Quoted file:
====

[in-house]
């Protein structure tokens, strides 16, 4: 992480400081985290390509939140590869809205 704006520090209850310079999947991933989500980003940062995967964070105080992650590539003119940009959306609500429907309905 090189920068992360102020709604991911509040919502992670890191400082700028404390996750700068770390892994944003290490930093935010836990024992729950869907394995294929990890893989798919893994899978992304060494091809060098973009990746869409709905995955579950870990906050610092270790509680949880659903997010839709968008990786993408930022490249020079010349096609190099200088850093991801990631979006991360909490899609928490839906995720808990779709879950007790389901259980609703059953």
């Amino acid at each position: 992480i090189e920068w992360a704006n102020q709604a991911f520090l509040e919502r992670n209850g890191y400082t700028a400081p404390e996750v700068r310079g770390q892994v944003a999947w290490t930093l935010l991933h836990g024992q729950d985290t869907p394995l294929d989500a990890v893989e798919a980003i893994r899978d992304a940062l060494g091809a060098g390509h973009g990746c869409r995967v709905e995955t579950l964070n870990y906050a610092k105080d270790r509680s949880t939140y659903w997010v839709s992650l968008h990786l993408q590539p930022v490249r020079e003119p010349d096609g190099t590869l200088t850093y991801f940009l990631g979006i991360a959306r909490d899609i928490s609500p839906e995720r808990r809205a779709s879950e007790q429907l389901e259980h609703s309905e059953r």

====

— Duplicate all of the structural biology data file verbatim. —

[in-house]
């Protein structure tokens, strides 16, 4: 992480400081985290390509939140590869809205 704006520090209850310079999947991933989500980003940062995967964070105080992650590539003119940009959306609500429907309905 090189920068992360102020709604991911509040919502992670890191400082700028404390996750700068770390892994944003290490930093935010836990024992729950869907394995294929990890893989798919893994899978992304060494091809060098973009990746869409709905995955579950870990906050610092270790509680949880659903997010839709968008990786993408930022490249020079010349096609190099200088850093991801990631979006991360909490899609928490839906995720808990779709879950007790389901259980609703059953």
């Amino acid at each position: 992480i090189e920068w992360a704006n102020q709604a991911f520090l509040e919502r992670n209850g890191y400082t700028a400081p404390e996750v700068r310079g770390q892994v944003a999947w290490t930093l935010l991933h836990g024992q729950d985290t869907p394995l294929d989500a990890v893989e798919a980003i893994r899978d992304a940062l060494g091809a060098g390509h973009g990746c869409r995967v709905e995955t579950l964070n870990y906050a610092k105080d270790r509680s949880t939140y659903w997010v839709s992650l968008h990786l993408q590539p930022v490249r020079e003119p010349d096609g190099t590869l200088t850093y991801f940009l990631g979006i991360a959306r909490d899609i928490s609500p839906e995720r808990r809205a779709s879950e007790q429907l389901e259980h609703s309905e059953r």